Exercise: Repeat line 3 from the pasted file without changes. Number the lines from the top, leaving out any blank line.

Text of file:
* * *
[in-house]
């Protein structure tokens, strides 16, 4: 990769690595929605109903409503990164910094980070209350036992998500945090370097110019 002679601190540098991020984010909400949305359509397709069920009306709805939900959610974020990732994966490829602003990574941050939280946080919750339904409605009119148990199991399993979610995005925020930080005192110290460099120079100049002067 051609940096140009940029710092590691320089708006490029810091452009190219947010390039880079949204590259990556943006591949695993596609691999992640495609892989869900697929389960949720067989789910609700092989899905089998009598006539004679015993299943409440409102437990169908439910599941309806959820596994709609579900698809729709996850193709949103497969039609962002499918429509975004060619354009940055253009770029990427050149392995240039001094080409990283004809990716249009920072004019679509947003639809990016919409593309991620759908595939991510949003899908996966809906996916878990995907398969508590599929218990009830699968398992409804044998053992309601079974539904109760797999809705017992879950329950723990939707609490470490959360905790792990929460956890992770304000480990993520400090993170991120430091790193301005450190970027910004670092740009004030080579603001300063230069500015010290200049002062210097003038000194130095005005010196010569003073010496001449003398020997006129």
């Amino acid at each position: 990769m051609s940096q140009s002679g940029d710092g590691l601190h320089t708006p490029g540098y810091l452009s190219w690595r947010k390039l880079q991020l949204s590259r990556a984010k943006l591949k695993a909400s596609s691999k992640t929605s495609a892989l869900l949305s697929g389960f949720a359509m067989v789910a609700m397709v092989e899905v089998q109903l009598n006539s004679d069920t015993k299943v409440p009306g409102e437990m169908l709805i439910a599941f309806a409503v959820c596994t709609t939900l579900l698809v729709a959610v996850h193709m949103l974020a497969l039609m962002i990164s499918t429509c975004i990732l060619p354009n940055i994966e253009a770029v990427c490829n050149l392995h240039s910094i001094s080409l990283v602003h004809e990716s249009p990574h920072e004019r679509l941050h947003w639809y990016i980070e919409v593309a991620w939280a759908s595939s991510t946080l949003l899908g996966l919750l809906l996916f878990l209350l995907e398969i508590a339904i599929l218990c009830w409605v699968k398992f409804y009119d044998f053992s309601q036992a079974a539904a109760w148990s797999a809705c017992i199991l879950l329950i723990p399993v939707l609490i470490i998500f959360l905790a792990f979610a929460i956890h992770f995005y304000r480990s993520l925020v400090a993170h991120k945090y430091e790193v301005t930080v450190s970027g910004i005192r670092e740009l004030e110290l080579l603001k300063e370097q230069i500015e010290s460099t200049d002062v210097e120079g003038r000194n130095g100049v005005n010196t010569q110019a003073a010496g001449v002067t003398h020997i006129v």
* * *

């Amino acid at each position: 990769m051609s940096q140009s002679g940029d710092g590691l601190h320089t708006p490029g540098y810091l452009s190219w690595r947010k390039l880079q991020l949204s590259r990556a984010k943006l591949k695993a909400s596609s691999k992640t929605s495609a892989l869900l949305s697929g389960f949720a359509m067989v789910a609700m397709v092989e899905v089998q109903l009598n006539s004679d069920t015993k299943v409440p009306g409102e437990m169908l709805i439910a599941f309806a409503v959820c596994t709609t939900l579900l698809v729709a959610v996850h193709m949103l974020a497969l039609m962002i990164s499918t429509c975004i990732l060619p354009n940055i994966e253009a770029v990427c490829n050149l392995h240039s910094i001094s080409l990283v602003h004809e990716s249009p990574h920072e004019r679509l941050h947003w639809y990016i980070e919409v593309a991620w939280a759908s595939s991510t946080l949003l899908g996966l919750l809906l996916f878990l209350l995907e398969i508590a339904i599929l218990c009830w409605v699968k398992f409804y009119d044998f053992s309601q036992a079974a539904a109760w148990s797999a809705c017992i199991l879950l329950i723990p399993v939707l609490i470490i998500f959360l905790a792990f979610a929460i956890h992770f995005y304000r480990s993520l925020v400090a993170h991120k945090y430091e790193v301005t930080v450190s970027g910004i005192r670092e740009l004030e110290l080579l603001k300063e370097q230069i500015e010290s460099t200049d002062v210097e120079g003038r000194n130095g100049v005005n010196t010569q110019a003073a010496g001449v002067t003398h020997i006129v």